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I was a foobar user but I switched to JRiver. JRiver is much easier to use but foobar seems much more flexible. Unfortunately JRiver keeps releasing new versions. I wouldn’t have a problem with that except they charge $20-$25 per upgrade. That’s BS. I’ll be switching back to foobar.

I use Volumio on a Raspberry Pi to play music on my stereo and headphones. JRiver/foobar is only used in my office.

Martin
 

Tks

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I was a foobar user but I switched to JRiver. JRiver is much easier to use but foobar seems much more flexible. Unfortunately JRiver keeps releasing new versions. I wouldn’t have a problem with that except they charge $20-$25 per upgrade. That’s BS. I’ll be switching back to foobar.

I use Volumio on a Raspberry Pi to play music on my stereo and headphones. JRiver/foobar is only used in my office.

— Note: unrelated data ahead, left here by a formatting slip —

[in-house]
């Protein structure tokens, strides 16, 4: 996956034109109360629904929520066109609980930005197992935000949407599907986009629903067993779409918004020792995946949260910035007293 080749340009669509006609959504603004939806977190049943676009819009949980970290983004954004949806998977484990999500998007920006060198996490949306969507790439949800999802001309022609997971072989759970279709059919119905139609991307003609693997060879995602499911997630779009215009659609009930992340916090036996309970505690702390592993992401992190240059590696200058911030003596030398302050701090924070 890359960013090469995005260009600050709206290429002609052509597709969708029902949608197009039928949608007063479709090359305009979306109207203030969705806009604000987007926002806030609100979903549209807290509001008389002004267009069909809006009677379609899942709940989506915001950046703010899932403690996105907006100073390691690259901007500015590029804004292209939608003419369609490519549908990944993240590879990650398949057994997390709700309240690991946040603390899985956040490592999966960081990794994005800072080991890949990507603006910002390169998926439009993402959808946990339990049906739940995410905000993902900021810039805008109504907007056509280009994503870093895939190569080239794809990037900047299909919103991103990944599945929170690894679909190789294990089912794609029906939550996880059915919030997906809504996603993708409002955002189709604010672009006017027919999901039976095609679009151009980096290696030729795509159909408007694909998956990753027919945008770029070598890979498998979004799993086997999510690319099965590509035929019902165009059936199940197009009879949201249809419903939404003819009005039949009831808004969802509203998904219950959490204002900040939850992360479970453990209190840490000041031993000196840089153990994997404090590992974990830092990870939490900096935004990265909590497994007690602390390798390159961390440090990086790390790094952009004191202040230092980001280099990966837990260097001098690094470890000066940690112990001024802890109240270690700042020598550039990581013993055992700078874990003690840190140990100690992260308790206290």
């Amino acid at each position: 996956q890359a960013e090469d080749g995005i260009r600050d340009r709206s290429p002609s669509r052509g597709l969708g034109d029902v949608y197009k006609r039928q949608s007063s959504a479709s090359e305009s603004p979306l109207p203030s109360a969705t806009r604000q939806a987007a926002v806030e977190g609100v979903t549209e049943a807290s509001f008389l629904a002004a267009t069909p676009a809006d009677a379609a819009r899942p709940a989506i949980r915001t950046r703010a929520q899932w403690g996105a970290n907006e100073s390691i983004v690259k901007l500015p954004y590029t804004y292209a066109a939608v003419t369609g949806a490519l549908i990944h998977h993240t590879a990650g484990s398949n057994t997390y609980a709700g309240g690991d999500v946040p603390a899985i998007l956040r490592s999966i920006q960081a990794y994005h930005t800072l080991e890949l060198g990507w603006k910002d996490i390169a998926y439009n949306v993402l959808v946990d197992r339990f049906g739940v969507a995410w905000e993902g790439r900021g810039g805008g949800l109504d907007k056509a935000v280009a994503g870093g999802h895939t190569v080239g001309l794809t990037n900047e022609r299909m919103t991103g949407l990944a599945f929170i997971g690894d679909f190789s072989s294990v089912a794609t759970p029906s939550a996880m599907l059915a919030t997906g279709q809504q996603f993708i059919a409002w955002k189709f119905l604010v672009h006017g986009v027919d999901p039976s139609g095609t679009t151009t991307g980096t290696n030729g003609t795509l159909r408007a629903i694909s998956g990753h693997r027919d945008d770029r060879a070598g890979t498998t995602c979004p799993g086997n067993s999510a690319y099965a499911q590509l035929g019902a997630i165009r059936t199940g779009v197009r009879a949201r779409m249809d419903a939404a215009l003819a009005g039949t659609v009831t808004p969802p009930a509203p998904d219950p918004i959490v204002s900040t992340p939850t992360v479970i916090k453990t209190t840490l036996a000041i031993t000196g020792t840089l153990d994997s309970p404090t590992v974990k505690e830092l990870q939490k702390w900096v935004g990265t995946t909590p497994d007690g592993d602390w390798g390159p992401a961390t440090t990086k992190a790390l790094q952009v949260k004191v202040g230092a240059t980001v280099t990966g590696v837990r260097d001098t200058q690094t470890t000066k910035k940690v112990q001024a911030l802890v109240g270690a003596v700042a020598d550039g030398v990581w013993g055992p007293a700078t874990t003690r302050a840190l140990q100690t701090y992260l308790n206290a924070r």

Martin
But why though? They openly speak about their pricing model and how reasonable it is in today's market. Look at Roon, I wonder what you'd say about that >_>
 

digitalfrost

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JRiver on the other hand is a very vast audio/video player with many features (I barely use any) but I like the fact that they have a 64 bit version and I could not find any audio 64 bit player.
For the record, all audio processing in foobar2000 is done in 64bit floating point.
 

Patrick1958

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Just saw that Foobar 2000 has a new DSP module for Headphone and Room correction by Math Audio. Probably worth a look if you are already using Foobar.